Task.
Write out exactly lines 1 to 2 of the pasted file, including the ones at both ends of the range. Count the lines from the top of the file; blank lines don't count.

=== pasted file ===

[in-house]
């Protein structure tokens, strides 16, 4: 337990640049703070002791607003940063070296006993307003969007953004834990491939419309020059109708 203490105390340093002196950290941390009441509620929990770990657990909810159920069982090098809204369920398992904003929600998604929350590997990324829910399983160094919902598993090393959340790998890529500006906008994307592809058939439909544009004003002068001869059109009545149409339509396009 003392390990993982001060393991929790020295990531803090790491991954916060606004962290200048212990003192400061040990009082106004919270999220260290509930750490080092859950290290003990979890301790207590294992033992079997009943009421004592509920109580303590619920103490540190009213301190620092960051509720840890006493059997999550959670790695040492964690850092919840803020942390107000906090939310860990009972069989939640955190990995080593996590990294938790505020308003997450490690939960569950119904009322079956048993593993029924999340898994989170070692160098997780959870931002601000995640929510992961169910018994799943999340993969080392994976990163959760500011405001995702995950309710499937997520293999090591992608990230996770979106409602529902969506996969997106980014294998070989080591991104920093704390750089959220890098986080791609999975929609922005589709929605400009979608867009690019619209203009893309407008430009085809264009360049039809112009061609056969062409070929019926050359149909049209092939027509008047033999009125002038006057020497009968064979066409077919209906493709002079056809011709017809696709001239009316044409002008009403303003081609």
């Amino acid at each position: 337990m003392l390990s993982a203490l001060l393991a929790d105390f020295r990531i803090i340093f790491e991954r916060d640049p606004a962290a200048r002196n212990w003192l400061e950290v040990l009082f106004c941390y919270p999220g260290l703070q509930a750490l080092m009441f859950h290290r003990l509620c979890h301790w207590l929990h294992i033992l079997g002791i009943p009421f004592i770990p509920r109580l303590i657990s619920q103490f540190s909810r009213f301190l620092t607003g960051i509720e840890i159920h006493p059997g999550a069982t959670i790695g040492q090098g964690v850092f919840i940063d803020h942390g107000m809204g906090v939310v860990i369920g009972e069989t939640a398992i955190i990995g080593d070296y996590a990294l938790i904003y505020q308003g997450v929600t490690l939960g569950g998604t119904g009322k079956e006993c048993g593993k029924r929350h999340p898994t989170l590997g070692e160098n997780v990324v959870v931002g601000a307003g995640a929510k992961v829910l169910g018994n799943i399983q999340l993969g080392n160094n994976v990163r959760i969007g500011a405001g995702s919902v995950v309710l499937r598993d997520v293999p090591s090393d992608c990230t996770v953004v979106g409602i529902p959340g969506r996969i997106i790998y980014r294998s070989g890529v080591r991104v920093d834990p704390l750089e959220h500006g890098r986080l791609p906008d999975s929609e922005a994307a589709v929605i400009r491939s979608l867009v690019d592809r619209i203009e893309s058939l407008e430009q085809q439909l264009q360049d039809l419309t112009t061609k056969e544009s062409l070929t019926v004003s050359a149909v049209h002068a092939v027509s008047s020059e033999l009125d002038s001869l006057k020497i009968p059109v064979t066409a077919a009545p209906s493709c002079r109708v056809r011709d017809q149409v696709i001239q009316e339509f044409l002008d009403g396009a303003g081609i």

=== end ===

[in-house]
């Protein structure tokens, strides 16, 4: 337990640049703070002791607003940063070296006993307003969007953004834990491939419309020059109708 203490105390340093002196950290941390009441509620929990770990657990909810159920069982090098809204369920398992904003929600998604929350590997990324829910399983160094919902598993090393959340790998890529500006906008994307592809058939439909544009004003002068001869059109009545149409339509396009 003392390990993982001060393991929790020295990531803090790491991954916060606004962290200048212990003192400061040990009082106004919270999220260290509930750490080092859950290290003990979890301790207590294992033992079997009943009421004592509920109580303590619920103490540190009213301190620092960051509720840890006493059997999550959670790695040492964690850092919840803020942390107000906090939310860990009972069989939640955190990995080593996590990294938790505020308003997450490690939960569950119904009322079956048993593993029924999340898994989170070692160098997780959870931002601000995640929510992961169910018994799943999340993969080392994976990163959760500011405001995702995950309710499937997520293999090591992608990230996770979106409602529902969506996969997106980014294998070989080591991104920093704390750089959220890098986080791609999975929609922005589709929605400009979608867009690019619209203009893309407008430009085809264009360049039809112009061609056969062409070929019926050359149909049209092939027509008047033999009125002038006057020497009968064979066409077919209906493709002079056809011709017809696709001239009316044409002008009403303003081609």